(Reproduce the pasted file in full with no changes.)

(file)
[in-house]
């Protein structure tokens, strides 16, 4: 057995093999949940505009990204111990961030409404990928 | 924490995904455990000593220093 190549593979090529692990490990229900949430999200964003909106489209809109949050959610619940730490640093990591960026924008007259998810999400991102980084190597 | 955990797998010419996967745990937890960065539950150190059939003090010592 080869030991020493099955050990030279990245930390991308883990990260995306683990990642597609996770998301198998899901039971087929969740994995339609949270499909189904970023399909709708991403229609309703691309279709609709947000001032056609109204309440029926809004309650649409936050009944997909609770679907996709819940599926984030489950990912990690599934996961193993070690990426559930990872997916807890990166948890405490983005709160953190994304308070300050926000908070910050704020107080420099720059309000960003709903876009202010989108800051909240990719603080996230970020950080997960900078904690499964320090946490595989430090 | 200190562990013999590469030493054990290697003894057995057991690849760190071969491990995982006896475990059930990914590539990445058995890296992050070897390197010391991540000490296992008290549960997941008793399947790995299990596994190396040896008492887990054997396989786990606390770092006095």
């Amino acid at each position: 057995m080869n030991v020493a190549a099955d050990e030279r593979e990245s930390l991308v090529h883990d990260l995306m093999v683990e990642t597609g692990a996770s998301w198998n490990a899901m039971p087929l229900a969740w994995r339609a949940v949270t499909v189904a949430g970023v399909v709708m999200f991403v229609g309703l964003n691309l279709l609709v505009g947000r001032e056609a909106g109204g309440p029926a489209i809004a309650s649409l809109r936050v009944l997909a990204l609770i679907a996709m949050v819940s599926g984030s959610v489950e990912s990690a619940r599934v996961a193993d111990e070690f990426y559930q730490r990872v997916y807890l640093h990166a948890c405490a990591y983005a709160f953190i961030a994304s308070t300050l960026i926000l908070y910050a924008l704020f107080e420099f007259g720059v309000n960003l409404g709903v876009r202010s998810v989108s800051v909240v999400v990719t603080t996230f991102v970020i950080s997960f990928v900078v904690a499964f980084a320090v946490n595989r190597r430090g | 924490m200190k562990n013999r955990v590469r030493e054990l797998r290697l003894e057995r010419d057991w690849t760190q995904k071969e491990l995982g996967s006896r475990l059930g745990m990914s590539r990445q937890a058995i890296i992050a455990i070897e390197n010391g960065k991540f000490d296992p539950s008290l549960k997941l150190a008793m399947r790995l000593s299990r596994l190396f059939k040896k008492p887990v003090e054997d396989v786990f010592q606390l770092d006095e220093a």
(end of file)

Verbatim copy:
[in-house]
């Protein structure tokens, strides 16, 4: 057995093999949940505009990204111990961030409404990928 | 924490995904455990000593220093 190549593979090529692990490990229900949430999200964003909106489209809109949050959610619940730490640093990591960026924008007259998810999400991102980084190597 | 955990797998010419996967745990937890960065539950150190059939003090010592 080869030991020493099955050990030279990245930390991308883990990260995306683990990642597609996770998301198998899901039971087929969740994995339609949270499909189904970023399909709708991403229609309703691309279709609709947000001032056609109204309440029926809004309650649409936050009944997909609770679907996709819940599926984030489950990912990690599934996961193993070690990426559930990872997916807890990166948890405490983005709160953190994304308070300050926000908070910050704020107080420099720059309000960003709903876009202010989108800051909240990719603080996230970020950080997960900078904690499964320090946490595989430090 | 200190562990013999590469030493054990290697003894057995057991690849760190071969491990995982006896475990059930990914590539990445058995890296992050070897390197010391991540000490296992008290549960997941008793399947790995299990596994190396040896008492887990054997396989786990606390770092006095």
């Amino acid at each position: 057995m080869n030991v020493a190549a099955d050990e030279r593979e990245s930390l991308v090529h883990d990260l995306m093999v683990e990642t597609g692990a996770s998301w198998n490990a899901m039971p087929l229900a969740w994995r339609a949940v949270t499909v189904a949430g970023v399909v709708m999200f991403v229609g309703l964003n691309l279709l609709v505009g947000r001032e056609a909106g109204g309440p029926a489209i809004a309650s649409l809109r936050v009944l997909a990204l609770i679907a996709m949050v819940s599926g984030s959610v489950e990912s990690a619940r599934v996961a193993d111990e070690f990426y559930q730490r990872v997916y807890l640093h990166a948890c405490a990591y983005a709160f953190i961030a994304s308070t300050l960026i926000l908070y910050a924008l704020f107080e420099f007259g720059v309000n960003l409404g709903v876009r202010s998810v989108s800051v909240v999400v990719t603080t996230f991102v970020i950080s997960f990928v900078v904690a499964f980084a320090v946490n595989r190597r430090g | 924490m200190k562990n013999r955990v590469r030493e054990l797998r290697l003894e057995r010419d057991w690849t760190q995904k071969e491990l995982g996967s006896r475990l059930g745990m990914s590539r990445q937890a058995i890296i992050a455990i070897e390197n010391g960065k991540f000490d296992p539950s008290l549960k997941l150190a008793m399947r790995l000593s299990r596994l190396f059939k040896k008492p887990v003090e054997d396989v786990f010592q606390l770092d006095e220093a």